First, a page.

Student Artists Accepted to Springville High School Artists Show
Calleigh Crowley, Catherine Debry and Madison Lowenberg's work are on display through March 24th at the Springville Museum of Art for this year's High School Art Show.
Three students’ art works were accepted into the Utah High School Art show at the Springville Museum of Art and are now on display until March 24th.
Out of the 1000 works that were submitted for this show, Calleigh Crowley, Madison Lowenberg, and Catherine DeBry’s were among the 325 works selected.
AP Art teacher Denise Crane said just getting into the show is “highly competitive” and no small feat. “16 Alta students entered the competition and three were accepted,” she said.
Being accepted into the Springville Show is highly competitive. It’s no small feat for Alta artists.”
— Denise Crane, Art Teacher
With such high competition, the competitors must be at the top of their game. Calleigh Crowley recalled the time and effort she had to put into her piece. Her art piece was her “best and most detailed painting” and took her over 45 hours to complete.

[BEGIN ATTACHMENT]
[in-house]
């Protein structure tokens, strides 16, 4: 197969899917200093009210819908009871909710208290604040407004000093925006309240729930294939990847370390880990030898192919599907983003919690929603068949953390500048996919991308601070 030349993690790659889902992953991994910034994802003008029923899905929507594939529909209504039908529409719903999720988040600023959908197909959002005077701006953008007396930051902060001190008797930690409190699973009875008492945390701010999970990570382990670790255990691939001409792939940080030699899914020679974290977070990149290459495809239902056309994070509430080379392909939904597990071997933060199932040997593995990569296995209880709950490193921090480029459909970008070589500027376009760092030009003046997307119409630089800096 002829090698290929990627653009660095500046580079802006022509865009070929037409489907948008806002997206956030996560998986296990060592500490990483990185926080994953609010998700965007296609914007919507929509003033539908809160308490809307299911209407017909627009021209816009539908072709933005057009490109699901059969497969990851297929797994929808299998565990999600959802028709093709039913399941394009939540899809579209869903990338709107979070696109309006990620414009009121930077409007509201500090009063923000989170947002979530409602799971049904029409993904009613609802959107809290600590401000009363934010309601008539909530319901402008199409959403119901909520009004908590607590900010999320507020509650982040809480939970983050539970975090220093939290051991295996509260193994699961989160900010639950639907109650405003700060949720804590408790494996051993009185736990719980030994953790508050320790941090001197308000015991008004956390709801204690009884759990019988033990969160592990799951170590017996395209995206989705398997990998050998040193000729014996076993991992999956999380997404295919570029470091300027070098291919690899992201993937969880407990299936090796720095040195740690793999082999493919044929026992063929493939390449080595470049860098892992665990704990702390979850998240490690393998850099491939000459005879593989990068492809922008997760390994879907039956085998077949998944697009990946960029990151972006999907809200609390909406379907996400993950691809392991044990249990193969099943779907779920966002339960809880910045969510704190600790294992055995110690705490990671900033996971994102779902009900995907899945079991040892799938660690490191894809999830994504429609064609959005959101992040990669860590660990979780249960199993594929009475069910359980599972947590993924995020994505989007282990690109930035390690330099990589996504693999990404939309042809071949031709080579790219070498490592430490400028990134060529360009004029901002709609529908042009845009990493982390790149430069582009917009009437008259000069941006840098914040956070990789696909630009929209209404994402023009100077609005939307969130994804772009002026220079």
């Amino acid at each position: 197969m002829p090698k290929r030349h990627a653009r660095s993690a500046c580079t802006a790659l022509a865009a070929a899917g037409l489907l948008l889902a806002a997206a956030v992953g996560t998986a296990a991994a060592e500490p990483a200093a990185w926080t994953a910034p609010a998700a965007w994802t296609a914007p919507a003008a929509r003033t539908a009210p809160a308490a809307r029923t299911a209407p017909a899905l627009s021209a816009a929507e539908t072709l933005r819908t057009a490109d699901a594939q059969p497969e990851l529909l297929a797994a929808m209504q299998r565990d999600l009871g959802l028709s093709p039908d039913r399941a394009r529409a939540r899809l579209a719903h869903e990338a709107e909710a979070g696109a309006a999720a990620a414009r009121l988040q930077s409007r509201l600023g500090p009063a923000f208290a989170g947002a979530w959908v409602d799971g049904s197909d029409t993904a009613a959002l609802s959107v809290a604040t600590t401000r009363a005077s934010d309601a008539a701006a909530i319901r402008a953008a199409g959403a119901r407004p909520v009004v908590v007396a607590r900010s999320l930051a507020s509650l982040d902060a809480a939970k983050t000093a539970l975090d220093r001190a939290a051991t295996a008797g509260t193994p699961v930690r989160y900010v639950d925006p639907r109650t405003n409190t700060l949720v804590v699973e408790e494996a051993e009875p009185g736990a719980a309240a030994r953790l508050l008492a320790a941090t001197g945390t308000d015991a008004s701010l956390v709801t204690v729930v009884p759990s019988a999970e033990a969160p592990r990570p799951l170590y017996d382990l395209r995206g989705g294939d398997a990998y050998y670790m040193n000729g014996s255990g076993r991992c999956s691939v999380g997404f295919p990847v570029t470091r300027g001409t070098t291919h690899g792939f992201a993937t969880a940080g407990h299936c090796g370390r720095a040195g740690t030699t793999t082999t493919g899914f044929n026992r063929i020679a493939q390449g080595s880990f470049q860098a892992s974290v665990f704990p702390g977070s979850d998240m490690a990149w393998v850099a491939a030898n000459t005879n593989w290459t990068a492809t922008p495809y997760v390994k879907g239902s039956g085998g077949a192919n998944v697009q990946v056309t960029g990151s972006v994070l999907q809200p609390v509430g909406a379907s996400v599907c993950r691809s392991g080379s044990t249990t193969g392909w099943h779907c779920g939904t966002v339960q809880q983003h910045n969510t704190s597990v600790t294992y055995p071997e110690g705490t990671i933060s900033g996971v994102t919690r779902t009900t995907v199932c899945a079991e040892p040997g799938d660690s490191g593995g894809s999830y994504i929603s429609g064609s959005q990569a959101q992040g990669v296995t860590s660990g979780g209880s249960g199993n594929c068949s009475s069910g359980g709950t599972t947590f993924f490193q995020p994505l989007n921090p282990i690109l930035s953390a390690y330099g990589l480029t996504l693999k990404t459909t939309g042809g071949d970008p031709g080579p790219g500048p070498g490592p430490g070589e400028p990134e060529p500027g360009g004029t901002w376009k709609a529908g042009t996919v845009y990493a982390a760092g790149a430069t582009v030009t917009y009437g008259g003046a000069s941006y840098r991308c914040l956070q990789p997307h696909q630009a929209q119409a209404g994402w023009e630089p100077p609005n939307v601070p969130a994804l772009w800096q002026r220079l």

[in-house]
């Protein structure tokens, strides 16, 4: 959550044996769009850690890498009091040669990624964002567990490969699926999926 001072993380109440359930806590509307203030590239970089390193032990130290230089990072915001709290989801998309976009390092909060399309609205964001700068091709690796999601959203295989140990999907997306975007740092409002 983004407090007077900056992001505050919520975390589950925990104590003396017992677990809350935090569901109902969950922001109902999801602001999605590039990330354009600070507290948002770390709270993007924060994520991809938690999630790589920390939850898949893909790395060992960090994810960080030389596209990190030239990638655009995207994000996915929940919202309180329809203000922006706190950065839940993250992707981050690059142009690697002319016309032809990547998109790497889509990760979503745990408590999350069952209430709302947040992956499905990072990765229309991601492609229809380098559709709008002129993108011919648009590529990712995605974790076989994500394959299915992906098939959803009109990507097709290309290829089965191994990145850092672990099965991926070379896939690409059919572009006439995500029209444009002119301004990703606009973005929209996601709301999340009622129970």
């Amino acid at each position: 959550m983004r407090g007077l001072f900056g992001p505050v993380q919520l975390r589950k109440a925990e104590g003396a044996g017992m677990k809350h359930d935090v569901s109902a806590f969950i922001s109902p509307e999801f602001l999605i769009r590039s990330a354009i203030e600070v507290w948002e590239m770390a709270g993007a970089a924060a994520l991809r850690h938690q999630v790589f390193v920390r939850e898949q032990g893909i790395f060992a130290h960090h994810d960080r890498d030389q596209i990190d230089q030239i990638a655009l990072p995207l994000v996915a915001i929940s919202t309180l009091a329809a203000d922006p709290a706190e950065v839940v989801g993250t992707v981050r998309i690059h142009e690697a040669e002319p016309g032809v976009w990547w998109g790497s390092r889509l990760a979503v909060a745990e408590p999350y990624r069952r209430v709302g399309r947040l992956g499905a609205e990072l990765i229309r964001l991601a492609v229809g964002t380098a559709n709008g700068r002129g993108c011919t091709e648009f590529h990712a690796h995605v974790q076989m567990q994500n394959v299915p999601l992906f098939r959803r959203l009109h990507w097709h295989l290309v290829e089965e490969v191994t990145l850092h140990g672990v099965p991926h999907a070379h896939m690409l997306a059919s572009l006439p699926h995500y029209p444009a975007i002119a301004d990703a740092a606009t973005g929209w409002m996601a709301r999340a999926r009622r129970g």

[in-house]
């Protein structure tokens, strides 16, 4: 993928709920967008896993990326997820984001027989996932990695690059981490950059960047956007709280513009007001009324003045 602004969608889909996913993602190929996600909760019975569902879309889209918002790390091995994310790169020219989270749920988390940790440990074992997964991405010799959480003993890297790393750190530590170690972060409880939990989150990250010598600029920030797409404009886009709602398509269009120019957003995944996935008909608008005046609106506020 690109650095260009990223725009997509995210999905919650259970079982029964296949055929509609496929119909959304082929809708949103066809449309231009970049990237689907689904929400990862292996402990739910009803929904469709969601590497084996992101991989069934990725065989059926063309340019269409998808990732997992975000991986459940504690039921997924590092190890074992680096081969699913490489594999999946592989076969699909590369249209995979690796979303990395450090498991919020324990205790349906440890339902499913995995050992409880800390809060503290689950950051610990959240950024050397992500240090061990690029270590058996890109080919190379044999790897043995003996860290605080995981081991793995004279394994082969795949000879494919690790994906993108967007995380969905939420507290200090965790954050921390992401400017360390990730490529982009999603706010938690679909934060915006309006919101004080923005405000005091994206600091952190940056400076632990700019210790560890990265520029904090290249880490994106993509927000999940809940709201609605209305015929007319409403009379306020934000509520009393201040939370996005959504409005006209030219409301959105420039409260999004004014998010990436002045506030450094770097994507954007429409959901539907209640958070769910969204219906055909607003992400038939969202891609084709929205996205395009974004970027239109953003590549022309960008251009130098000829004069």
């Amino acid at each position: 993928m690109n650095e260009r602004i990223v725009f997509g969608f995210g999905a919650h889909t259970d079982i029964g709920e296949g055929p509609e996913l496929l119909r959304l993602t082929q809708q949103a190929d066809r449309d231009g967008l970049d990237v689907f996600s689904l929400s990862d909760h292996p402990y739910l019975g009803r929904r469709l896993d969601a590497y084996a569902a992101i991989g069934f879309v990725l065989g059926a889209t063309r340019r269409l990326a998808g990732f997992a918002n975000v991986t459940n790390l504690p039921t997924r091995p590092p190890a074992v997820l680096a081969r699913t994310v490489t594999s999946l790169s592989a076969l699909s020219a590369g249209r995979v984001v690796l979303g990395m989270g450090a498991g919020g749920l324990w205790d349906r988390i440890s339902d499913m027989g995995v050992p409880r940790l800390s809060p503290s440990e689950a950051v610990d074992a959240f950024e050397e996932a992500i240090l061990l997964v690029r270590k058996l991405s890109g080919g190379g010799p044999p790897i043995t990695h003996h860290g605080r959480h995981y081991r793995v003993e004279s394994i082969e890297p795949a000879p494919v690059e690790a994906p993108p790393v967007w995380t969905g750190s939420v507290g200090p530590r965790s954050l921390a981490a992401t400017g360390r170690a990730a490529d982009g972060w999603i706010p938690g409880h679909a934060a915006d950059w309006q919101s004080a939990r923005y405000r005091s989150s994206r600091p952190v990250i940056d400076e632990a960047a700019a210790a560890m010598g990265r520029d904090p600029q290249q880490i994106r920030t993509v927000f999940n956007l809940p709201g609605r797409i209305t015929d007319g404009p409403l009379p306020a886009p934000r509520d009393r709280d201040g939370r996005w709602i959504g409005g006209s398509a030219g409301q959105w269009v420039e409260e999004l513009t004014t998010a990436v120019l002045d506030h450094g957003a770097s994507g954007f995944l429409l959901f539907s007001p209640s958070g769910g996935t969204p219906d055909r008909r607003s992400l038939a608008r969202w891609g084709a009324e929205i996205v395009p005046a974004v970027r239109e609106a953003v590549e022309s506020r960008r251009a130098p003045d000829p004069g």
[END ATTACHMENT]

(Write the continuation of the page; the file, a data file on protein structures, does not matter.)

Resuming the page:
Crowley said the nature and scenery around Utah also helped inspire her artwork. Her piece featured a boot with greenery growing out of it.
Catherine DeBry’s piece centers on the theme of death and grief. “It’s inspired by how when we die, we return the earth and become food for bugs, fungi, and birds,” she said.
Speaking of Catherine’s piece, Mrs. Crane noted that her AP portfolio is a response to different aspects of death in a beautiful way. “The theme sounds grim,” Crane said, “but her work is amazingly beautiful.”
Debry said she’s motivated to improve and study the art of others to help her improve her technique and synthesis of ideas. “I find inspiration from other artists and nature,” she said. “I’m really inspired by new cultures and ideologies and trying to understand them through art.”
Madison Lowenberg, on the other hand, has found art to be an escape from darker times. Her work, a necklace in the shape of a semicolon, is symbolic of hard times in her life. “The semicolon represents that your story is not over yet; it’s only just beginning. The semicolon is also a symbol of suicide awareness,” she said.
These works are on display now through March 25 at the Springville Museum of Art.